Monday, March 12th @ 2:00 pm

Frances Berriman Volume
Michael Kaply IBM
Glenn Jones Creative Dir, Madgex
Tantek Çelik Chief Technologist, Technorati

Session post

Started at 2003 SXSW – XFN was created (Matt Mullenweg, Eric Meyers etc.)


Many (mainstream) sites now use microformats – Stanford uses hcard and hcal

Firefox operator extension a nice tool to get microformat information out of a site and see available microformated data in a site.
break out microformatted data to calendar or location to gmaps or addressbook etc.

Linkedin uses hresume format along w/hcard etc. allows you to break information out of a page and use elsewhere.

Backnetwork is about showing information (xfn) friends network. It takes conference data out to microformats
aggregates reviews etc.

One can also use to bring id’s for social networks profile info

All the current microformats have been created by an open community – they don’t end up with 1000’s because much research is done (by individual and community) when created a new format. The process for submitting on the web is necessary to see that something doesn’t already exist somewhere else or that it is needed.

Are there any microformats searches?
http;// (search & list/host, hlist)
Alexa is also caching hcard information found on sites

What about using microformats on a mobile device?
Treo handles via “add to addressbook”
Tails (plugin) sends via bluetooth

Accessibility issues with Microformats? Licensing?
there are some accessibility issues – more info here
working on a rellicense format (underway)

OpenID vs. hcard?
OpenID is more to claim a URL, hcard is more for profile info. There was talk of bringing together in OpenID 2.0, but another profile format isn’t necessary.

What does it take to get microformats on a site?
Drew McCleland has a DreamWeaver plugin
they are easy to create – plenty of tools available

What about spam when using microformats?
expose email only through microformat – use the same tools [at] to hid email addresses.
you’re only adding semantic info to already existing content – no different than what you have on your site already.


American Cancer Society: Applying Disruptive Technology for the Nonprofit Sector

Monday, 12 March 2007 @ 1130

Randal Moss, Mgr of Innovation Based Strategies, American Cancer Society
Erin Anderson, eCommunity Mgr, American Cancer Society
Keith Morris, Electric Sheep Company
David Neff, Director of Online Communications, American Cancer Society

As a steward of voluteer-raised money, the ACS must be extra careful when investing money into the next big thing/tech on the internet.

They use as their web glossary.
They use Flickr to post photos from all kinds of events (e.g., tag:relayforlife). Along with a CC license they use those for promotion.
Blogs are used to create very small communities (e.g., a group of 5 people using TypePad to create a blog to quite smoking). – an idea from Google Labs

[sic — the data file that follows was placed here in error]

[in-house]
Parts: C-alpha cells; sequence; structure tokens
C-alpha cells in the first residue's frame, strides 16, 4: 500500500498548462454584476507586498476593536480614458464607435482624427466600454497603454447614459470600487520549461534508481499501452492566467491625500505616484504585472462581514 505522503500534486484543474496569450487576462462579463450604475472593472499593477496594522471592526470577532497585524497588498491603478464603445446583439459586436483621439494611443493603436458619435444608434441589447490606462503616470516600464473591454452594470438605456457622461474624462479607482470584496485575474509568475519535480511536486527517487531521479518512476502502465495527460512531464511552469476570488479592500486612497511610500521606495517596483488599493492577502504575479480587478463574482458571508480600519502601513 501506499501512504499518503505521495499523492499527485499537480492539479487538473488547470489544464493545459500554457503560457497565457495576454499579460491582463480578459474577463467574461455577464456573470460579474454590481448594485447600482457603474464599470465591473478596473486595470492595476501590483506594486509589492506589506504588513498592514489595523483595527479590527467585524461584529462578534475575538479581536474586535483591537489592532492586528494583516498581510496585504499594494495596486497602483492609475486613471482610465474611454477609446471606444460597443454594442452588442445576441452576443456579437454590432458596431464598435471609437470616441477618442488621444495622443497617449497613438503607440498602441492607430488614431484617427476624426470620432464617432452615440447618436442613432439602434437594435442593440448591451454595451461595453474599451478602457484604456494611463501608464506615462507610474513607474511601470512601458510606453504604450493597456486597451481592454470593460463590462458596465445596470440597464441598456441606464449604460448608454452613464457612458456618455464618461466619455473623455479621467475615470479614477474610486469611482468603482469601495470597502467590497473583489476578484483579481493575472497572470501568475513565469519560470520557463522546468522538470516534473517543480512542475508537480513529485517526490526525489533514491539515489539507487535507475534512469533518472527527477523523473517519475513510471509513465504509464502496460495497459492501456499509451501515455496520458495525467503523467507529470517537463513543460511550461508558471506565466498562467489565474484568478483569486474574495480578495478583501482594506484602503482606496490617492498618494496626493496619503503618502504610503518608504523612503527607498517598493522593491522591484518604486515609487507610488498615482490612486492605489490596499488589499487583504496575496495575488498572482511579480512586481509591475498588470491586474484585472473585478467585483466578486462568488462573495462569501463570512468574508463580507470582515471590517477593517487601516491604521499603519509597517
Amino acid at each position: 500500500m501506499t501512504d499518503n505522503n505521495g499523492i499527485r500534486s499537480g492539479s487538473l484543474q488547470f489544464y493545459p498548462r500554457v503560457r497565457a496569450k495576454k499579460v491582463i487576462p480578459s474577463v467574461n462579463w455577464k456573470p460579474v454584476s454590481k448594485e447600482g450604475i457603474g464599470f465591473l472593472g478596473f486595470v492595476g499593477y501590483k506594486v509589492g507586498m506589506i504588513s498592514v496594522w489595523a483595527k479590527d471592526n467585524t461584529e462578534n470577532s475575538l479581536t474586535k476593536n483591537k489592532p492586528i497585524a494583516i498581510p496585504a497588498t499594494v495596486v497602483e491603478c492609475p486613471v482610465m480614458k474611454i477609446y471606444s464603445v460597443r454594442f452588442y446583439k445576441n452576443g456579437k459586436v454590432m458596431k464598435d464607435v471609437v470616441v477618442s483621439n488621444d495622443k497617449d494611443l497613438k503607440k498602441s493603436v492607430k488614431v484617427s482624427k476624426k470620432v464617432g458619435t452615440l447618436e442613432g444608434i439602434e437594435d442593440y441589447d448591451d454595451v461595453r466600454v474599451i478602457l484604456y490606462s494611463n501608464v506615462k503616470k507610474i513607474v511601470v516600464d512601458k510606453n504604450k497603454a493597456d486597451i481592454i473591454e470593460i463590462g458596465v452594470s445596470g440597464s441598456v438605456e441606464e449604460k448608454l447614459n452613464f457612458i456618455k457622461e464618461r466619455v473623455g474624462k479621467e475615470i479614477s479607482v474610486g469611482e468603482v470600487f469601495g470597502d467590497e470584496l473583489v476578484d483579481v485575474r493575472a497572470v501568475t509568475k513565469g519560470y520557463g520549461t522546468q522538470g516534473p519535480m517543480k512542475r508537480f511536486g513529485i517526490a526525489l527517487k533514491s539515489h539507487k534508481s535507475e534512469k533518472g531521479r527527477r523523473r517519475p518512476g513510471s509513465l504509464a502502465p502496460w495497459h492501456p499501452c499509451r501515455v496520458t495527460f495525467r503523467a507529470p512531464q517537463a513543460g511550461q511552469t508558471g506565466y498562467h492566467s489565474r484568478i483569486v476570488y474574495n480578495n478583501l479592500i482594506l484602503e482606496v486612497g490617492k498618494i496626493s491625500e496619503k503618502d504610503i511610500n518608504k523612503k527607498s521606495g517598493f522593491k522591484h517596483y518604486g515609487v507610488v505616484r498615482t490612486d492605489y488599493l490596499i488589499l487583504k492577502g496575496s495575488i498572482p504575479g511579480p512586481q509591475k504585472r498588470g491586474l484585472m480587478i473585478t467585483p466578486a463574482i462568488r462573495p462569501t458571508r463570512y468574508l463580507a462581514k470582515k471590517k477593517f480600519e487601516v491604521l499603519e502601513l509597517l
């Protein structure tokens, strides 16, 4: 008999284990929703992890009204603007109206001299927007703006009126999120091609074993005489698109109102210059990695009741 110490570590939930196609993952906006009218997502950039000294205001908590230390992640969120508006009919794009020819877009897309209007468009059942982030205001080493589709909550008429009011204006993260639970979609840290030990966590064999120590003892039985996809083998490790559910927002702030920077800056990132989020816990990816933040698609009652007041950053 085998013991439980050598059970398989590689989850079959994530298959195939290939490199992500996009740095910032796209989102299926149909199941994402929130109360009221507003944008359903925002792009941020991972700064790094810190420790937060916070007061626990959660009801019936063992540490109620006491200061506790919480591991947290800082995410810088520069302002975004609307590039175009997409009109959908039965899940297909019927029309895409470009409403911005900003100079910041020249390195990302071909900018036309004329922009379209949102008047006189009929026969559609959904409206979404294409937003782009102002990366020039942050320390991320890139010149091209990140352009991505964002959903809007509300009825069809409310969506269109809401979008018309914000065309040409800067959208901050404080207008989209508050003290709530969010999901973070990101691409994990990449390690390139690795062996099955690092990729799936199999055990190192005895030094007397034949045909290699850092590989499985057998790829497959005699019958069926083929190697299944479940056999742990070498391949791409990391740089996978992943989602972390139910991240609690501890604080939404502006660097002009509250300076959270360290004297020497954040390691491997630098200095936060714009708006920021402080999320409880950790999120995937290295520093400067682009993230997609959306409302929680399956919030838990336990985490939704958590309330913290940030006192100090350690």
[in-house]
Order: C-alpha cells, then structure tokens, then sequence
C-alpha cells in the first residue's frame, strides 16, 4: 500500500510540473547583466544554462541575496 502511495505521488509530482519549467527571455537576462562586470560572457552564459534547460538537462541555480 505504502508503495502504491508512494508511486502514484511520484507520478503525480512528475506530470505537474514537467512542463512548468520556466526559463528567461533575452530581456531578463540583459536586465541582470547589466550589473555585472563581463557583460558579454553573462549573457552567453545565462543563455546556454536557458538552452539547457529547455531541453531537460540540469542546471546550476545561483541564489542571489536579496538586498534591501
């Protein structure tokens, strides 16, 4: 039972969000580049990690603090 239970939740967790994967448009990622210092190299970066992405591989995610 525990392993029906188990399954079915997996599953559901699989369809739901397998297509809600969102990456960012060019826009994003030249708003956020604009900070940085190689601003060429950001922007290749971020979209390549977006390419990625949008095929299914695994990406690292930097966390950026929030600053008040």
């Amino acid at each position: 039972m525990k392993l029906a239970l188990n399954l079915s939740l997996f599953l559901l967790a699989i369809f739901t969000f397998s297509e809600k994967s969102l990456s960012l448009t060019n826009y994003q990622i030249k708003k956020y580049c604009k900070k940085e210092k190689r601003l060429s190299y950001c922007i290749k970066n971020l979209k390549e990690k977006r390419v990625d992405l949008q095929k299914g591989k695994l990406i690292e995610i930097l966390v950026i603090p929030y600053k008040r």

They use Drupal ( because of the vibrant community surrounding it.
Lots of people know PHP and can help maintain/augment the code.

Second Life Relay for Life – all I can say is wow.


Get Unstuck: Moving From 1.0 to 2.0

Monday, 12 March 2007 @ 1000

Liz Danzico, Director, experience strategy,   Daylife
Kristian Bengtsson, Creative Dir,   FutureLab
Chris Messina, Co-founder,   Citizen Agency
Luke Wroblewski, Principal Designer,   Yahoo! (
Jeffrey Zeldman, Founder,   Happy Cog

[This was one of the best panels I have been to, yet. Kudos to its organization and the preparedness of the panel members.]

“Stuck” is relative. A team might be stuck, but the focus of their work may have people moving through it. This panel will focus upon the stuck feeling of the team environment only.

Puts all your ideas out there and people may get it.

Try to hear what people are actually saying when they make requests, specs, requirements, etc.

“It’s better to be a flamboyant faliure then a mediocho success” Malcolm McClarran [check]

Put your ideas out there so that you 1) think it through and 2) others see you justification and ideas (e.g., your supervisor). This gives you control of the memes.
If you put it out there early then you get maximum benefit of people’s feedback. They get the maximum opportunities to see into your blind spots.
Like the Republicans, if you articulate a goal in simple terms it brings the story to other people.
Writing the ideas is the personal process that hones the ideas into the soundbites that catch on with the people you need to buy in to your ideas.

Design can be a problem solving process without calling it design.

SMALL groups who have good communication and are in touch with larger whole.

list specific user needs that are backed up and this will keep the business needs from overriding them.

Constrained resources often forces beneficial selection – better, more focused, simplified design.

Zeldman: “I wrote Designing with Web Standards for your boss…”

[research] Apple’s foray into their initial Apple Stores that failed because they were based upon their product lines rather than lifestyles.